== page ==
I bought a clock for a quarter and 3D printed new hands for it

I bought this wall clock at a garage sale on Saturday for 25 cents. The aluminum clock hands were bent and damaged beyond repair, but I figured I could 3D print some replacements.

The clock was a single piece of molded black plastic. It was dusty but was otherwise in great shape. I decided to remove the battery powered quartz movement so I could wash the body in the sink. To do that I had to remove the hands from the movement. There was a little pin, which looked like a thumbtack, at the end of the shaft. I had to get it off to remove the hands. I inspected the pin with a magnifying glass (this awesome illuminated one that costs $1.85 including shipping). I thought I saw threads on the shaft. I tried to unscrew it but the shaft just rotated. So, foolishly, I removed the back cover on the quartz movement in order to hold the shaft with pliers, and a bunch of the gears fell out. At the same time I also learned that it didn't help to lock down the shaft to unscrew the pin. It wouldn't unscrew. But I stopped worrying about getting the pin off for the time being. I worked in getting the gears back in place. I thought I succeeded, but when I closed the cover, the movement didn't work any longer. Only some of the gears were rotating. After a while I discovered the problem — one of the gears was missing. I found it on the floor (it was the only clear gear — the others were white) and put it where it belonged. This time when I closed the cover, I was happy to see all the gears turning.

Next, I did what I should have done at the outset, learn from YouTube. There are many videos about quartz movement clock repair. I learned that you can simply pull the pin out with a pair of pliers. I was able to pull it out with my fingers. Oh well, at least I got a tour of the inner workings of a quartz clock movement. It's amazing how simple they are. And inexpensive! You can buy them on eBay for $1:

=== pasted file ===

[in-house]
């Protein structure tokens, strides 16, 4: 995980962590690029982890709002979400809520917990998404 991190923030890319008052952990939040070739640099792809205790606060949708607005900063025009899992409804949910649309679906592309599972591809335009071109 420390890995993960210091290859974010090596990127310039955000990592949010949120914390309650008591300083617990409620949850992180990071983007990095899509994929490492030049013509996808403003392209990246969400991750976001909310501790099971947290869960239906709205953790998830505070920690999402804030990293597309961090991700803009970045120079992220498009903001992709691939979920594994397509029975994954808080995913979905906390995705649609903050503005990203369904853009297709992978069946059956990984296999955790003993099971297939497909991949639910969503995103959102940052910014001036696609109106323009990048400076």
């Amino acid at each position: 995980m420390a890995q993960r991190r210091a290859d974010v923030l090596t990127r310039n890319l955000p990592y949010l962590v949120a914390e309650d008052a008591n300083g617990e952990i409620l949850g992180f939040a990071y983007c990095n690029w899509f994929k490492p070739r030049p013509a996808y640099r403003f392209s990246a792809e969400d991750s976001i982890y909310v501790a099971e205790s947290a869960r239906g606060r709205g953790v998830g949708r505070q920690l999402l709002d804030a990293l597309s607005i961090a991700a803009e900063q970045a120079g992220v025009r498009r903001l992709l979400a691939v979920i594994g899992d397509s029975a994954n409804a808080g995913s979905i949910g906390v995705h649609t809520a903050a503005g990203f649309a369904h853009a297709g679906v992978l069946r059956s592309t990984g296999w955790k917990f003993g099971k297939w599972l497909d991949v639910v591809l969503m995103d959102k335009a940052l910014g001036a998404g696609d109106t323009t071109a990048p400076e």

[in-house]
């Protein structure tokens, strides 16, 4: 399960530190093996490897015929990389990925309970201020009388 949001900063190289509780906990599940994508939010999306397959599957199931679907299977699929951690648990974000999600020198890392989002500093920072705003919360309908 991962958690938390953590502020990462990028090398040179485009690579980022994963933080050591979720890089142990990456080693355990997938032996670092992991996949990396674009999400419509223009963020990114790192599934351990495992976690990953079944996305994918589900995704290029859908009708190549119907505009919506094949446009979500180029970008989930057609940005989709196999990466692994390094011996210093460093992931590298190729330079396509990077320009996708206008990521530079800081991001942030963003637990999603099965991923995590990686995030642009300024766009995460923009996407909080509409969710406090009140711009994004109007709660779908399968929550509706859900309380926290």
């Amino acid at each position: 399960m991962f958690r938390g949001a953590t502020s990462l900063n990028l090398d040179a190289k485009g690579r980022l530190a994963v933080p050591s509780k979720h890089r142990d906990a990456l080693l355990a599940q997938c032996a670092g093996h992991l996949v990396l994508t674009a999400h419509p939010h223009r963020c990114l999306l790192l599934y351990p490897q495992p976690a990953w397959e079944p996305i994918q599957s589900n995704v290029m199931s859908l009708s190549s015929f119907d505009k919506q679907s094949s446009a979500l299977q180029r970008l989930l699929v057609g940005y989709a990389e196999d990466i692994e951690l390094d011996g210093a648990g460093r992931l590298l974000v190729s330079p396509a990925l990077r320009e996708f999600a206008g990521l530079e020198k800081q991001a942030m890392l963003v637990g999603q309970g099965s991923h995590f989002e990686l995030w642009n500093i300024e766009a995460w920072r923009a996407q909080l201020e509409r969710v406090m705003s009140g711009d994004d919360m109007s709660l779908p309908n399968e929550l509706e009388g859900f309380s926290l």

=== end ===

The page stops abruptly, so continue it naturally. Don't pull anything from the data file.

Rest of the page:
Once the pin was off, it was easy to get the hands off and remove the single nut keeping the movement secured to the clock body. I cleaned the body with soap and water and spray rinsed it.

Finally, I got to work on making new hands. I used this $13 pair of digital calipers to get the diameter of the holes in the existing hands. I measured the length and width of the hands. With these measurements, I went to Tinkercad and modeled a new set of hands. It took a few iterations to get everything right – I had to make the hole diameter a bit bigger, and I made the hands less floppy by adding a reinforcement beam along the length. I also decided to use red plastic inside of the metallic silver I started with:

If, for some reason, you want the 3D model, here you go.

The end result:

Later that evening, I became curious about quartz movements. Here's a good article that presents a high level overview. Basically, when a quartz crystal is electrically stimulated, it oscillates 32,768 times a second. And when it oscillates, it produced electrical pulses at the same frequency. A small circuit with a microchip divides the frequency to produce a 1 Hz signal, which drives a stepper motor. The gearing provides the rotation of the minute and hour hands. Quartz movements are very accurate – to within 5 seconds a month!